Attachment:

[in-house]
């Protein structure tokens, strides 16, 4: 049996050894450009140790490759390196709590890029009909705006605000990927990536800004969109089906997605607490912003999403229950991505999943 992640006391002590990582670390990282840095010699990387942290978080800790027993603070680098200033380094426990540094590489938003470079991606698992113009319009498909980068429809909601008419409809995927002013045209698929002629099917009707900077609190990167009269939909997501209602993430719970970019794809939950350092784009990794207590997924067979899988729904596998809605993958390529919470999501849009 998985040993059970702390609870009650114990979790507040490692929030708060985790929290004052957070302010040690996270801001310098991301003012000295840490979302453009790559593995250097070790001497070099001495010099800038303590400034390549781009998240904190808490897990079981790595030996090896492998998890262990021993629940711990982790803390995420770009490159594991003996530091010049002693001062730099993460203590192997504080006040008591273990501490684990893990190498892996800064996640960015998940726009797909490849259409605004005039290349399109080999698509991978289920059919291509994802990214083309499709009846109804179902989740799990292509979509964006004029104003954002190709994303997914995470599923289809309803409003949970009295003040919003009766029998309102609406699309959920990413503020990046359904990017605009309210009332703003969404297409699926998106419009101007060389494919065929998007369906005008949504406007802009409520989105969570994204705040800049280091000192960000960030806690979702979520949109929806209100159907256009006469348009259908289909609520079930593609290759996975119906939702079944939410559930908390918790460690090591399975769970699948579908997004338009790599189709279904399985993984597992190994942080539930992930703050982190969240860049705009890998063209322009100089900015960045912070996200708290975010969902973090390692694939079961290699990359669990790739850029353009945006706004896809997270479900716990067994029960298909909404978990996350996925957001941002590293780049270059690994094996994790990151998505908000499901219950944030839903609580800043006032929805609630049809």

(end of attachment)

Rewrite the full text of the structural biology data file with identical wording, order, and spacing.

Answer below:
[in-house]
């Protein structure tokens, strides 16, 4: 049996050894450009140790490759390196709590890029009909705006605000990927990536800004969109089906997605607490912003999403229950991505999943 992640006391002590990582670390990282840095010699990387942290978080800790027993603070680098200033380094426990540094590489938003470079991606698992113009319009498909980068429809909601008419409809995927002013045209698929002629099917009707900077609190990167009269939909997501209602993430719970970019794809939950350092784009990794207590997924067979899988729904596998809605993958390529919470999501849009 998985040993059970702390609870009650114990979790507040490692929030708060985790929290004052957070302010040690996270801001310098991301003012000295840490979302453009790559593995250097070790001497070099001495010099800038303590400034390549781009998240904190808490897990079981790595030996090896492998998890262990021993629940711990982790803390995420770009490159594991003996530091010049002693001062730099993460203590192997504080006040008591273990501490684990893990190498892996800064996640960015998940726009797909490849259409605004005039290349399109080999698509991978289920059919291509994802990214083309499709009846109804179902989740799990292509979509964006004029104003954002190709994303997914995470599923289809309803409003949970009295003040919003009766029998309102609406699309959920990413503020990046359904990017605009309210009332703003969404297409699926998106419009101007060389494919065929998007369906005008949504406007802009409520989105969570994204705040800049280091000192960000960030806690979702979520949109929806209100159907256009006469348009259908289909609520079930593609290759996975119906939702079944939410559930908390918790460690090591399975769970699948579908997004338009790599189709279904399985993984597992190994942080539930992930703050982190969240860049705009890998063209322009100089900015960045912070996200708290975010969902973090390692694939079961290699990359669990790739850029353009945006706004896809997270479900716990067994029960298909909404978990996350996925957001941002590293780049270059690994094996994790990151998505908000499901219950944030839903609580800043006032929805609630049809």